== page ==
Dakar Rally: 2021 favorites all-wheel drive better than buggies?

All-wheel drive better than buggies?

The 43rd edition of the Dakar Rally will take place from January 3rd to 15th. There is a clear favorite this year: Nasser Al-Attiyah.

Vor 20 years ago, Jutta Kleinschmidt in her Mitsubishi Pajero was the only German to win the Dakar Rally. She now heads the commission for cross-country sports at the FIA, the world automobile association, and is working on the future of the queen of all desert rallies. In an interview with AUTO BILD MOTORSPORT, Kleinschmidt decided on the 2021 favorite question: “I would put my money on Nasser Al-Attiyah.”
On the one hand, this is due to the Katari itself. The 49-year-old is known to be extremely quick and willing to take risks. He has already won the Dakar Rally three times: 2011 for VW, 2015 for Mini and 2019 for Toyota. In 2021 he will drive a Toyota Hilux again (2.8-liter naturally aspirated V8, 385 hp).

Al-Attiyah should also have an advantage technically: In 2020, Carlos Sainz kept his nose in front in the battle of technical concepts (buggy / rear-wheel drive versus all-wheel drive) in the X-Raid all-wheel-drive mini. This year the all-wheel drive should have advantages. This is due to the fact that the route over 7646 kilometers and twelve stages is much more technical, but also slower than 2020. All-wheel drive drivers have better cards out of tight bends than cars that are only driven on the rear axle.

All-wheel drive 2021 at an advantage

Kleinschmidt, however, qualifies: “That depends on the site. If we have slow stretches that are very smooth, then the all-wheel drive has its advantages because it can accelerate out better. But as soon as it gets very bumpy, the rear-wheel drive vehicles also have a chance again when it comes to the chassis. ”Because so that the buggies can keep up with the all-wheel drive vehicles, they enjoy technical freedom: The cars are 700 kilograms lighter and have twice the size Suspension travel, higher ground clearance and can adjust the air pressure from the cockpit depending on the terrain.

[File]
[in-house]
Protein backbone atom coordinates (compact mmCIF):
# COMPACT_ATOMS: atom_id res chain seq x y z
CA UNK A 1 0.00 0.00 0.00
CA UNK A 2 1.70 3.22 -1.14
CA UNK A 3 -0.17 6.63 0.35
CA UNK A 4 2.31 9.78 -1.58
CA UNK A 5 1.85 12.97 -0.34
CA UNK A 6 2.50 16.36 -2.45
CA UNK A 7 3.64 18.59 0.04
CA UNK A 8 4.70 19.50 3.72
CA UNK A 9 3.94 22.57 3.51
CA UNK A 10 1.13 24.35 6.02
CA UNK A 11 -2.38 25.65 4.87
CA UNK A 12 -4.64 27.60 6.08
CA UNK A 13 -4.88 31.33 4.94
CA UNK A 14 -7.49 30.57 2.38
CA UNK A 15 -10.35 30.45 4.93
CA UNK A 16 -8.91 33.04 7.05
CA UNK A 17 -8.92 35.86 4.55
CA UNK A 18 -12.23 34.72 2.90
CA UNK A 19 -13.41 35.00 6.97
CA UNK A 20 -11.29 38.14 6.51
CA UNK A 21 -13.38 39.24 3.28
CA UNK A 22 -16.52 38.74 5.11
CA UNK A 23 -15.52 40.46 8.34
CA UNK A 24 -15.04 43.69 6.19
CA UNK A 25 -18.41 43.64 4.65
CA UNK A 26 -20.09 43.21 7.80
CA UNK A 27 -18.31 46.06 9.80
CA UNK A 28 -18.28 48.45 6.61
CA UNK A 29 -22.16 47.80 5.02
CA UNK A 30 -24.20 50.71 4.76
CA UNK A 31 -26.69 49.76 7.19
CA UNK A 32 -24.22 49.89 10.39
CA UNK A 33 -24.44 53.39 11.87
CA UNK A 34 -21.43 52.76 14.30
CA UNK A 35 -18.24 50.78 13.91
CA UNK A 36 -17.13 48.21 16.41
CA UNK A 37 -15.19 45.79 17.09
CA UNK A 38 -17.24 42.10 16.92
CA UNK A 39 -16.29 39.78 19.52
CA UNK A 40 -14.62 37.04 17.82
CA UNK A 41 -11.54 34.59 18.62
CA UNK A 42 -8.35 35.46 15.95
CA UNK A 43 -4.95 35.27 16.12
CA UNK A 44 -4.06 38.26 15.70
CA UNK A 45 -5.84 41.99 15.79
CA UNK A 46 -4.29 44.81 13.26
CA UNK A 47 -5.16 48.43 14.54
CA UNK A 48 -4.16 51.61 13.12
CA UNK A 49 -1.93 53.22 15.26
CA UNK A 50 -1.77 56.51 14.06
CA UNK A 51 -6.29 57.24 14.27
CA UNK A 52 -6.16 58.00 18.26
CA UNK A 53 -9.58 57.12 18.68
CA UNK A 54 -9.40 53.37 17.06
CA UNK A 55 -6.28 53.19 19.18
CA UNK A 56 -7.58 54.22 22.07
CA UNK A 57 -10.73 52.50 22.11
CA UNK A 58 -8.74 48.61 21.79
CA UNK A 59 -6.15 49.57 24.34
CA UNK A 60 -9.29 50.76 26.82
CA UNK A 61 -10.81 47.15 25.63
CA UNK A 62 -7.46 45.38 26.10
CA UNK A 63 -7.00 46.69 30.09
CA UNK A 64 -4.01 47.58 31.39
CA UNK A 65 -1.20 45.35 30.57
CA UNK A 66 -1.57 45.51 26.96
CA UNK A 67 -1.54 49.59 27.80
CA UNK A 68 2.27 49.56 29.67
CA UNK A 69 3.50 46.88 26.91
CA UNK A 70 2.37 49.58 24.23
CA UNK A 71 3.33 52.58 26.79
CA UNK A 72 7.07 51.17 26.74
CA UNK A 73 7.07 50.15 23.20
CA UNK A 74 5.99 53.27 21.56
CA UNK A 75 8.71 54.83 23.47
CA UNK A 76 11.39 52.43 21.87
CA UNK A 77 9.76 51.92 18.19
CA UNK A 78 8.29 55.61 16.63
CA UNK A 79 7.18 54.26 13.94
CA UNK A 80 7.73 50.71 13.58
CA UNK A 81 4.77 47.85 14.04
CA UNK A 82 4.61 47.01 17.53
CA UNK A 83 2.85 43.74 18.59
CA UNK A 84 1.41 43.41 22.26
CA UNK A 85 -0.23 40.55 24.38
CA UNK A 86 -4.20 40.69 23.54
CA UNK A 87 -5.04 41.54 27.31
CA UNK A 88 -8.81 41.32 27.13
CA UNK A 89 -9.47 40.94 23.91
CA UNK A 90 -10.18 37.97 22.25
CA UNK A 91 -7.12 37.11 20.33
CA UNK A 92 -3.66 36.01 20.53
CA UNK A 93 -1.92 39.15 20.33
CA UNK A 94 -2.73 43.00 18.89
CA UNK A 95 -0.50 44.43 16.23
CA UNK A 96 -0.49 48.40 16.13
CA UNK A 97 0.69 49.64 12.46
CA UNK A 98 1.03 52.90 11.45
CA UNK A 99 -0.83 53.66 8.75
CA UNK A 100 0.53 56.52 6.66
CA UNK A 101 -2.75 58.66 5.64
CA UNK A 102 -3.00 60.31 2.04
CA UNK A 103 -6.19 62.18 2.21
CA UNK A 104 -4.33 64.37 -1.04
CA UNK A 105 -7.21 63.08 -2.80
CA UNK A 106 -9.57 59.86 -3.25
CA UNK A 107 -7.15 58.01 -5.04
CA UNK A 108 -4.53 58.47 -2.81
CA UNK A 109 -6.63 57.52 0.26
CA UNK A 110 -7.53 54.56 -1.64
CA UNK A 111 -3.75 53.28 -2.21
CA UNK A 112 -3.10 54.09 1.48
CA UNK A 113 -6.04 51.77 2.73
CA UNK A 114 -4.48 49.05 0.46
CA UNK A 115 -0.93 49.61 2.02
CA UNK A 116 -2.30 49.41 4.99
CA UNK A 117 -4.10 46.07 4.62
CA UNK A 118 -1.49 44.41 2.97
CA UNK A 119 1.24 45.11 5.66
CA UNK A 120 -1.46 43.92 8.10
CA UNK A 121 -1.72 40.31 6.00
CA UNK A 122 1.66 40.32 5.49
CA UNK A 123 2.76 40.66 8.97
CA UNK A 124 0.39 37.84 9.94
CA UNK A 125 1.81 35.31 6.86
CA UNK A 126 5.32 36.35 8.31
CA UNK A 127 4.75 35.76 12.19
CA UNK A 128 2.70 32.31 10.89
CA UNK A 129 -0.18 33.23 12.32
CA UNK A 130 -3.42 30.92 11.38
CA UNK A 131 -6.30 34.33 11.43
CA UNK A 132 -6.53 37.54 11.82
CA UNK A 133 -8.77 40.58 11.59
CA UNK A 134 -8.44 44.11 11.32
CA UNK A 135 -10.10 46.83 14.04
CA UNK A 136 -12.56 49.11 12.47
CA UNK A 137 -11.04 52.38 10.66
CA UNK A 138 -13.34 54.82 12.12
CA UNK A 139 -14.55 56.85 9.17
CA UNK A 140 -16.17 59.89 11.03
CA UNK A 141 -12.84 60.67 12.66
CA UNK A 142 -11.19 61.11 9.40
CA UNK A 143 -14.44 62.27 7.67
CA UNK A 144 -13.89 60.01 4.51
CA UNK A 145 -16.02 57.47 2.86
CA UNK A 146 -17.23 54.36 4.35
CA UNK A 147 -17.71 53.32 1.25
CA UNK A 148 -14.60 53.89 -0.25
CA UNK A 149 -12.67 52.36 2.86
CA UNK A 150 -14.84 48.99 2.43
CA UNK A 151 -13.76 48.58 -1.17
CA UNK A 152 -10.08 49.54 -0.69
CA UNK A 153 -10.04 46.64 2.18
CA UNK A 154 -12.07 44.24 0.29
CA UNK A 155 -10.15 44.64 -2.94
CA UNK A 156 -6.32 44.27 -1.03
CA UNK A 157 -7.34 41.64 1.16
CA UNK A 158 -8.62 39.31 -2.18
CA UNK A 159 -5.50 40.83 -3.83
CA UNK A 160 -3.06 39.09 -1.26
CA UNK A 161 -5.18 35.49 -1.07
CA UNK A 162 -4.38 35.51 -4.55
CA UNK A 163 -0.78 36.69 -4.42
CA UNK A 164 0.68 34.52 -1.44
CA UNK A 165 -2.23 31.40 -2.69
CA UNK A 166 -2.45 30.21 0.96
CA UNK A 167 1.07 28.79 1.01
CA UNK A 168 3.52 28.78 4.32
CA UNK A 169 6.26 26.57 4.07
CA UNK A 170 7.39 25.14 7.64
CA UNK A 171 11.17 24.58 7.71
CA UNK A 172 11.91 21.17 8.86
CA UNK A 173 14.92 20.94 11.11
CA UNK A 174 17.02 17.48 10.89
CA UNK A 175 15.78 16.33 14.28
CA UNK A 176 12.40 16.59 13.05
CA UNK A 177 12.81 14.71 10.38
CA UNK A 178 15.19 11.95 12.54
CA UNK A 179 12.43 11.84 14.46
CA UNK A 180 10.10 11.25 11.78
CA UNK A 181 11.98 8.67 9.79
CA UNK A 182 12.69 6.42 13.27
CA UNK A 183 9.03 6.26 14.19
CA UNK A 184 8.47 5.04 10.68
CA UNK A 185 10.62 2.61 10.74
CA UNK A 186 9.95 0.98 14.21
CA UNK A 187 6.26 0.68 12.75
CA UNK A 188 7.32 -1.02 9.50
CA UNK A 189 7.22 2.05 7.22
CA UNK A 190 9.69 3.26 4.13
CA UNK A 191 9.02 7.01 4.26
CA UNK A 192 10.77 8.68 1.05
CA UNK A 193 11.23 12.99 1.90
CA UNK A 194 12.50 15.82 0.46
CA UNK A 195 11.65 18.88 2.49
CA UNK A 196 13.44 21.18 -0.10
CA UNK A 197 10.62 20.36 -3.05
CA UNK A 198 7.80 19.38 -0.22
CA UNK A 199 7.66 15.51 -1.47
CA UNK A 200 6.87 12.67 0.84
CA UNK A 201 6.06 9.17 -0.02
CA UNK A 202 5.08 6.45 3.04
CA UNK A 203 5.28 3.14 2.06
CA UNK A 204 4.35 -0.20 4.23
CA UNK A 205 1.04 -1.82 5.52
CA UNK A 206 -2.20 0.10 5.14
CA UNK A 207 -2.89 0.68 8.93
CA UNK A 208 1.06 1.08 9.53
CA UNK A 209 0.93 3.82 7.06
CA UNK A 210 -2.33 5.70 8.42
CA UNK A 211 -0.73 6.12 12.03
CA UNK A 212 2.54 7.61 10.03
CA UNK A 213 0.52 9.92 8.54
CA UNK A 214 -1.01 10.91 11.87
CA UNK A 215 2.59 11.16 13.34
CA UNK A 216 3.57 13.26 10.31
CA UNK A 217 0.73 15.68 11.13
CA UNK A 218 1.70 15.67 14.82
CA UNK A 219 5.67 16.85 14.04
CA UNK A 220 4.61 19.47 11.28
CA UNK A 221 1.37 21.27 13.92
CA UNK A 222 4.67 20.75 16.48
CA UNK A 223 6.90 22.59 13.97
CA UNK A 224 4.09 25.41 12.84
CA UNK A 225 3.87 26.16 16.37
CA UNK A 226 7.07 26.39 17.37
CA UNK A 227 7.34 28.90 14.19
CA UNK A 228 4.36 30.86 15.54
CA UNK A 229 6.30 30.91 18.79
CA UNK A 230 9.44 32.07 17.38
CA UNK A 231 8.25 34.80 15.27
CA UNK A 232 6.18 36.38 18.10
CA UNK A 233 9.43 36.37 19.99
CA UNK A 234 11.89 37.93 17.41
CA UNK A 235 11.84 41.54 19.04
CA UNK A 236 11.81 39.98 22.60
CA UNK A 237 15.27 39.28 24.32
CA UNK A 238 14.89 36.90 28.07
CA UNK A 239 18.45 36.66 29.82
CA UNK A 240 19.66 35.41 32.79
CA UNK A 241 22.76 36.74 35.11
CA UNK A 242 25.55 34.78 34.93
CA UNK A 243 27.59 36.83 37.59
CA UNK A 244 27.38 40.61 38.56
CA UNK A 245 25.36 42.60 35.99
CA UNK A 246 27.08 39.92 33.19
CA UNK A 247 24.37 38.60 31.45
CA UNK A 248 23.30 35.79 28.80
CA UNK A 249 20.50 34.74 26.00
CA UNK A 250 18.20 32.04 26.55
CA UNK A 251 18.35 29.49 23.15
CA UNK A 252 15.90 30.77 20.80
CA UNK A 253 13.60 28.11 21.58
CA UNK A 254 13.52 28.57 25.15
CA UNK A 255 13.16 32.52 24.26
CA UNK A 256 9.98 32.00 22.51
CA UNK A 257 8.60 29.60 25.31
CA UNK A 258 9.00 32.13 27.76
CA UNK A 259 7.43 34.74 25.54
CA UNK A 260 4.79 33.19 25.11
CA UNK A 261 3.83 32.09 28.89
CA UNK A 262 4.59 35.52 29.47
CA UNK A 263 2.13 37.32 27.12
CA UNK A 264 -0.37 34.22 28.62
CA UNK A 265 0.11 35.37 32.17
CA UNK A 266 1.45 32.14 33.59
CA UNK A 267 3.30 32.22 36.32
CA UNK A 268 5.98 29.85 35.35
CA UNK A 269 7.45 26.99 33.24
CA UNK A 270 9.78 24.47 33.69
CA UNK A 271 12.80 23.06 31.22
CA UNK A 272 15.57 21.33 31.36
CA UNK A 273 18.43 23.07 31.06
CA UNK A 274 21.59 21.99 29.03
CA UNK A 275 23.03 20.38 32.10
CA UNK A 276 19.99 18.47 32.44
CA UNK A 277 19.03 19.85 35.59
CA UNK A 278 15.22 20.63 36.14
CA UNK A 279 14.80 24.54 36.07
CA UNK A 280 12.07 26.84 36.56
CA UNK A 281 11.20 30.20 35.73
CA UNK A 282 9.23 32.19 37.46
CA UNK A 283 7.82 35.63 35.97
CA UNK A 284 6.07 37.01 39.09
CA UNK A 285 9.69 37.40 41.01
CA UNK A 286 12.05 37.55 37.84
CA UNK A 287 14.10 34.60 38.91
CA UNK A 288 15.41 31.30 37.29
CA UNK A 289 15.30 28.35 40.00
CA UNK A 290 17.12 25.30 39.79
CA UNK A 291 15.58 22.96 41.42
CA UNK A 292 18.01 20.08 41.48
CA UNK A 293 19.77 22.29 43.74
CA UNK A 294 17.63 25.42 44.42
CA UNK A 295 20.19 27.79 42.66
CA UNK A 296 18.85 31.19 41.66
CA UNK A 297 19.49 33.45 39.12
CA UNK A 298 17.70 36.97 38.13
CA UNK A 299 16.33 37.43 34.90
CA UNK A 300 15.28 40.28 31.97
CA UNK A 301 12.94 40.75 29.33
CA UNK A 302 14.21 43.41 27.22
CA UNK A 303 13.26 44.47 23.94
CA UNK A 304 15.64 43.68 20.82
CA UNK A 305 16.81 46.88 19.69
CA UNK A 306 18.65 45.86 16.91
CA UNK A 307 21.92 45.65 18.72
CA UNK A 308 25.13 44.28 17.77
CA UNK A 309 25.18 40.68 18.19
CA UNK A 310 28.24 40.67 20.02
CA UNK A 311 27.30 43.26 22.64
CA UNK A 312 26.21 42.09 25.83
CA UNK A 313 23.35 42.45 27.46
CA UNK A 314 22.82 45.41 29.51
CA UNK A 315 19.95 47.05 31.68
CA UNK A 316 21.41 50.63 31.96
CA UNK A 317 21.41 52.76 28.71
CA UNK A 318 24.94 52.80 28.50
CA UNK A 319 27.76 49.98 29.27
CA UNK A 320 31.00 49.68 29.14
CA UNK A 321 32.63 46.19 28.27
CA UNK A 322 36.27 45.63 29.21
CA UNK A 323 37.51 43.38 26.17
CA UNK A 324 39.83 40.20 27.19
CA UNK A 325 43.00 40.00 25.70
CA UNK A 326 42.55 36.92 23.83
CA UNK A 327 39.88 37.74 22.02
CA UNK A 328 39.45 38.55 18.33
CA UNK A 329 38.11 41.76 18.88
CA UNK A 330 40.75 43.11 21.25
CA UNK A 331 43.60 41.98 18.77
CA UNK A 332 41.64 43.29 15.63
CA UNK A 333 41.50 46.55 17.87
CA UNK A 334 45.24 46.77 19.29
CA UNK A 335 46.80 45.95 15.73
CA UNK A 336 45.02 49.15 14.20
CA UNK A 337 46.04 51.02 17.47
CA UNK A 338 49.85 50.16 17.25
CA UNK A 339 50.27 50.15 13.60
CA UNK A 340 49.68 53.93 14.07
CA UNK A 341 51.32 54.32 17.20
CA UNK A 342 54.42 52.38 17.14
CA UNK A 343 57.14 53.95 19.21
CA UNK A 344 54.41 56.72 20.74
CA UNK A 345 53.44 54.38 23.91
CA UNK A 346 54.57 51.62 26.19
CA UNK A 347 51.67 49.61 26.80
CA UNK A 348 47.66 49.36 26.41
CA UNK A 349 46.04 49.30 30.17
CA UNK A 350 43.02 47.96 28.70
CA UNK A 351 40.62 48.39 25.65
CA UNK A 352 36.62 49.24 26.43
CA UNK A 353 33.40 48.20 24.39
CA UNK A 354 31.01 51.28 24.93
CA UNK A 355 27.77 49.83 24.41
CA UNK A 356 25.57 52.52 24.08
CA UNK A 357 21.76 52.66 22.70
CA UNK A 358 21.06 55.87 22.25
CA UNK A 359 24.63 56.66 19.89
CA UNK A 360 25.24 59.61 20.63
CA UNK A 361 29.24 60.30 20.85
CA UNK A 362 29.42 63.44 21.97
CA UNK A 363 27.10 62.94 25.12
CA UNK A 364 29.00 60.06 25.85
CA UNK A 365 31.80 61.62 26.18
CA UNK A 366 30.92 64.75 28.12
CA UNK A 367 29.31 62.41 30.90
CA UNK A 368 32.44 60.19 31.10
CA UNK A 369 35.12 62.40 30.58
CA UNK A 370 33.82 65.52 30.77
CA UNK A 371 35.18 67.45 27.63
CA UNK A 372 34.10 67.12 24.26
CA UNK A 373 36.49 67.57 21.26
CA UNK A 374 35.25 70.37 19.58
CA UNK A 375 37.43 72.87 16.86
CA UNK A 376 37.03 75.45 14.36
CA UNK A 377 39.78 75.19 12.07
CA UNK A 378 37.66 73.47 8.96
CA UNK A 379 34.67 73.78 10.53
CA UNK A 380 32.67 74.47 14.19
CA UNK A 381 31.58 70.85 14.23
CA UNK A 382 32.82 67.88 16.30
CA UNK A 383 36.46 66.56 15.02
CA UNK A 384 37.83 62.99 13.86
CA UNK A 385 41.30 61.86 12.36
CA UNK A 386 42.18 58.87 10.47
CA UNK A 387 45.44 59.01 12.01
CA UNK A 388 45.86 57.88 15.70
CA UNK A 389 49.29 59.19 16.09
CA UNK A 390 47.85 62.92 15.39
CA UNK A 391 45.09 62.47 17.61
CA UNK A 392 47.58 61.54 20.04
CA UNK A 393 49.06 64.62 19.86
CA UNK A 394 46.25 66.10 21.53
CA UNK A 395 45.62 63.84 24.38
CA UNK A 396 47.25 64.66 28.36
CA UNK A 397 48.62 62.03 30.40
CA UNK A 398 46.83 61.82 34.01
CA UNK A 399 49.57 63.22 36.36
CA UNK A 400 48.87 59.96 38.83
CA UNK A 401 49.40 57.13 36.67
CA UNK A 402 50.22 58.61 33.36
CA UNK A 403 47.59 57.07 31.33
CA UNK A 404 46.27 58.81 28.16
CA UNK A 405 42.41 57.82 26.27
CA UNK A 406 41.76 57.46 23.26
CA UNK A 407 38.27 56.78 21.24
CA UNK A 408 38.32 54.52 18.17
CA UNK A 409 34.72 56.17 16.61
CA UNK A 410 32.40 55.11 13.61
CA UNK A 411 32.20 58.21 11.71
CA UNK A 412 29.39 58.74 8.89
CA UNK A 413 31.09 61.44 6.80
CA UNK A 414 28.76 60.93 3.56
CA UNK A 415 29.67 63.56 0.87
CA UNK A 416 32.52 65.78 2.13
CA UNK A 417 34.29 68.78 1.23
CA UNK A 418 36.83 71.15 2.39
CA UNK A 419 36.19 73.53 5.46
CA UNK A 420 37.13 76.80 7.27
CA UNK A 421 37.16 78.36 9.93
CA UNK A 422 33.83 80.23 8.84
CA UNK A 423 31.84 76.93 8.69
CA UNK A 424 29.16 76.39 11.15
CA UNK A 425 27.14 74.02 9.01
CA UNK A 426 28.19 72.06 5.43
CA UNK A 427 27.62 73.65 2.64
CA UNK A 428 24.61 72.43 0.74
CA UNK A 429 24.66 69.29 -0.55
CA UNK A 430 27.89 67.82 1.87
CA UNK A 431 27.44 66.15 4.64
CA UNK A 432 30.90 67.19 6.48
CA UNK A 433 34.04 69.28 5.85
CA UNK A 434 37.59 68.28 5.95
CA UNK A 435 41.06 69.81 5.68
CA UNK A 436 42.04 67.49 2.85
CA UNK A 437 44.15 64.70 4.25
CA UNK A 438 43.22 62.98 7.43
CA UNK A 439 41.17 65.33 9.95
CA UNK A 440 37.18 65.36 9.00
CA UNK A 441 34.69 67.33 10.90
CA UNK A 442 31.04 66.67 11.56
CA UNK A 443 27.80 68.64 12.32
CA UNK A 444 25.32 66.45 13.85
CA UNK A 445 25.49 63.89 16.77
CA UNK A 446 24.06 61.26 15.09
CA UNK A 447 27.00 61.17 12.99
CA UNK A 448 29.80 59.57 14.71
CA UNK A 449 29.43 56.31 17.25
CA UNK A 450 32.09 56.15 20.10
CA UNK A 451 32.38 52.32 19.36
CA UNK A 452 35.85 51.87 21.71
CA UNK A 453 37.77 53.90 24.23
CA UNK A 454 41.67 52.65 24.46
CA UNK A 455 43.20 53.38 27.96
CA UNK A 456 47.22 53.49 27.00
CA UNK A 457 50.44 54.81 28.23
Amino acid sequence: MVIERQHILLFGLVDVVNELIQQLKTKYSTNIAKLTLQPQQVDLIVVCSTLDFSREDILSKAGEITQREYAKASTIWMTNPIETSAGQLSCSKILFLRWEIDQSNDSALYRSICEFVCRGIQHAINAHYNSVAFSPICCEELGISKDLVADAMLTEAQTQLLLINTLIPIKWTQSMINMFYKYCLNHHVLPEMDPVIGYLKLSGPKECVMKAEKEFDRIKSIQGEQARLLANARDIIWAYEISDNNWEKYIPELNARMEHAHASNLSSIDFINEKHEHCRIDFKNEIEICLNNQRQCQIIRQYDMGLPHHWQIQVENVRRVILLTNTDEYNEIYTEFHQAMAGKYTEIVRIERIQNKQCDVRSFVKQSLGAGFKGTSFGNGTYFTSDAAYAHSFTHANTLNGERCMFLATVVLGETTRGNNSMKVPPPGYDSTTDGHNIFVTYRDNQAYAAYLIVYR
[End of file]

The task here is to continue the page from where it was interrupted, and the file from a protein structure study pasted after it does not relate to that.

Nasser Al-Attiyah

© Red Bull Content Pool

These technical advantages also resulted in the fact that the buggies were faster than the all-wheel drive, especially in terms of top speed. Last year’s winner Sainz and the other rear-wheel drive cars raced over the desert areas of Saudi Arabia at over 190 km / h. This will no longer work in 2021, not only because of the changed route. In 2021, a top speed limit of 180 km / h was introduced for safety reasons. Another point that will weaken the buggies.

But that doesn’t mean that Al-Attiyah won the Dakar Rally 2021 before it even started. “In cross-country sport, the driver and the passenger are also very important,” says Kleinschmidt. Mistakes happen quickly, technical breakdowns are always possible. 24 of the 75 cars registered are Toyotas (three different models). Not all of them are works-supported, but even within the group, Al-Attiyah has real competition with local hero Yazeed Al-Rajhi or with former Dakar winner Giniel de Villiers. Incidentally, A-Rajhi’s co-driver is the German Dirk von Zitzewitz.

Toyota and Mini face competition

In addition, X-Raid is building two different mini versions. Carlos Sainz, father of the Ferrari of the same name in Formula 1, and the 13-time Dakar record winner Stéphane Peterhansel drive the buggy version of the Mini (3.0-liter diesel, 355 hp). But Mini also has an all-wheel drive version in use, with which, for example, the Russian Vladimir Vasilyev will be competing in the Dakar Rally. He won the World Cup for Cross-Country Bajas in 2021.
Toyota and Mini will also face competition from Prodrive in 2021 – the company owned by ex-Formula 1 team boss David Richards. The Prodrive Hunter BRX T1 (3.5-liter V6, approx. 400 hp) is driven by record rally world champion Sébastien Loeb and 2014 Dakar winner Nani Roma.
A total of 75 cars from 19 manufacturers and over 25 different models will be taking part in the Dakar Rally. Including amateur drivers in series vehicles such as an Opel Grandland X or Renault Sadev Megane. There are also discarded Peugeot buggies, with which, for example, the oldest starter Jean-Pierre Strugo at 74 years of age will compete, self-build by desert rally enthusiasts such as Rebellion and Century, and a number of private drivers who stock up on vehicles at X-Raid and Toyota to have.

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